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Open Access Research article

Arm trajectories and writing strategy in healthy children

Matteo Chiappedi1*, Rosella Togni2, Elisabetta De Bernardi2, Ilaria Maria Carlotta Baschenis1, Sara Battezzato1, Umberto Balottin3, Elena Dalla Toffola1 and Maurizio Bejor12

Author Affiliations

1 Don Carlo Gnocchi ONLUS Foundation, Piazzale Morandi 6, Milan, 20121, Italy

2 Department of Surgical, Resuscitative, Rehabilitative and Transplant Sciences, University of Pavia, Via Aselli 45, Pavia, 27100, Italy

3 Child Neuropsychiatry Unit, IRCCS “C. Mondino” Foundation, University of Pavia, Via Mondino 2, Pavia, 27100, Italy

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BMC Pediatrics 2012, 12:173  doi:10.1186/1471-2431-12-173

Published: 7 November 2012

Abstract

Background

Evaluation of elementary writing skills in children is usually obtained with high resolution (and high cost) techniques or with low resolution pen-and-paper tests. In this observational study we tested a quantitative method to obtain normative data to describe arm movement during a writing precursor gesture.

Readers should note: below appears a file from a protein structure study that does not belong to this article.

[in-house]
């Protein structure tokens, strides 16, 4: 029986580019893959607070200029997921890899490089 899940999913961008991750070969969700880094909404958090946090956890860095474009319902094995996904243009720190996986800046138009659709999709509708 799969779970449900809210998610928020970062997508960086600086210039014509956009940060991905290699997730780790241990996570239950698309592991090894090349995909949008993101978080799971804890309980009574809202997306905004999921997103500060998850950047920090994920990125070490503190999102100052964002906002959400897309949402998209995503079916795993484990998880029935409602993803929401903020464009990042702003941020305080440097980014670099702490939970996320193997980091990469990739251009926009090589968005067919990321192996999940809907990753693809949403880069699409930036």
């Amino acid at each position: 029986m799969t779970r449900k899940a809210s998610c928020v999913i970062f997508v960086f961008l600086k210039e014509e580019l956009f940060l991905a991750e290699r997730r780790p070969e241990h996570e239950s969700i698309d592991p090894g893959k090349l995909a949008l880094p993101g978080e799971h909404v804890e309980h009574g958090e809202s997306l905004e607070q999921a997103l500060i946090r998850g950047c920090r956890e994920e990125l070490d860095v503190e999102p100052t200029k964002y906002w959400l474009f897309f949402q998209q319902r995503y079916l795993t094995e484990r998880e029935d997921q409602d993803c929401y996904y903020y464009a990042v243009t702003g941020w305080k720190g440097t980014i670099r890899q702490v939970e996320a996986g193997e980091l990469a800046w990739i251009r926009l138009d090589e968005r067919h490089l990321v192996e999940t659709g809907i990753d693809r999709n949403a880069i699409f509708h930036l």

Methods

We recruited 226 healthy children (mean age 9,1 years [range: 6.3 – 11.4 years]), attending primary schools belonging to the “Istituto Comprensivo” of Rivanazzano Terme (Pavia). We asked to drive a cursor through a polygonal path (labyrinth) projected in front of them using a wireless mouse. Dartfish™ video analysis software was used to elaborate images and Excel™, MedCalc™ and Statistica 7™ to analyze values of shoulder, elbow and wrist ranges of motion, arm trajectories, execution times and gesture accuracy.

Results

Differences seen in motor strategies, when divided according to attended class, suggest a proximal-distal maturation of motor control. Obtained values were not significantly correlated with variables such as gender, ethnicity or cognitive functioning.

Conclusions

This type of approach to a study of arm movement during childhood represents a valid alternative to other tests, considering that it can differentiate children who perform similarly in the VMI test and is non-invasive, low-cost and easily reproducible.